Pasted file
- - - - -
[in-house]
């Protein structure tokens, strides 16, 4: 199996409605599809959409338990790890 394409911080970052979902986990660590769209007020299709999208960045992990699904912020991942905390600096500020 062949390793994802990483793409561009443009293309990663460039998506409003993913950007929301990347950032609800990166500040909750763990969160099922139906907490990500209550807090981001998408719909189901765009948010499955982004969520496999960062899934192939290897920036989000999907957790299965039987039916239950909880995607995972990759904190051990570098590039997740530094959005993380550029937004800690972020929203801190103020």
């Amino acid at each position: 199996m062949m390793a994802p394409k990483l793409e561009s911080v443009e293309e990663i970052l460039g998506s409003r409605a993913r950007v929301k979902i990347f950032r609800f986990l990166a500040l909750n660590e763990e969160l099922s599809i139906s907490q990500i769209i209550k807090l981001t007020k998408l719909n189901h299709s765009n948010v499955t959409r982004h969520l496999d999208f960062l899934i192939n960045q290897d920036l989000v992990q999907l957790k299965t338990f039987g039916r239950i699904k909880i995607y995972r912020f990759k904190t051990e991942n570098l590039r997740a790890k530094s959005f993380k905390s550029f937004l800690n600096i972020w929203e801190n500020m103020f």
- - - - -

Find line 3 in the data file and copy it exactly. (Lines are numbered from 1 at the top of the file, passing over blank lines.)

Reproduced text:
């Amino acid at each position: 199996m062949m390793a994802p394409k990483l793409e561009s911080v443009e293309e990663i970052l460039g998506s409003r409605a993913r950007v929301k979902i990347f950032r609800f986990l990166a500040l909750n660590e763990e969160l099922s599809i139906s907490q990500i769209i209550k807090l981001t007020k998408l719909n189901h299709s765009n948010v499955t959409r982004h969520l496999d999208f960062l899934i192939n960045q290897d920036l989000v992990q999907l957790k299965t338990f039987g039916r239950i699904k909880i995607y995972r912020f990759k904190t051990e991942n570098l590039r997740a790890k530094s959005f993380k905390s550029f937004l800690n600096i972020w929203e801190n500020m103020f």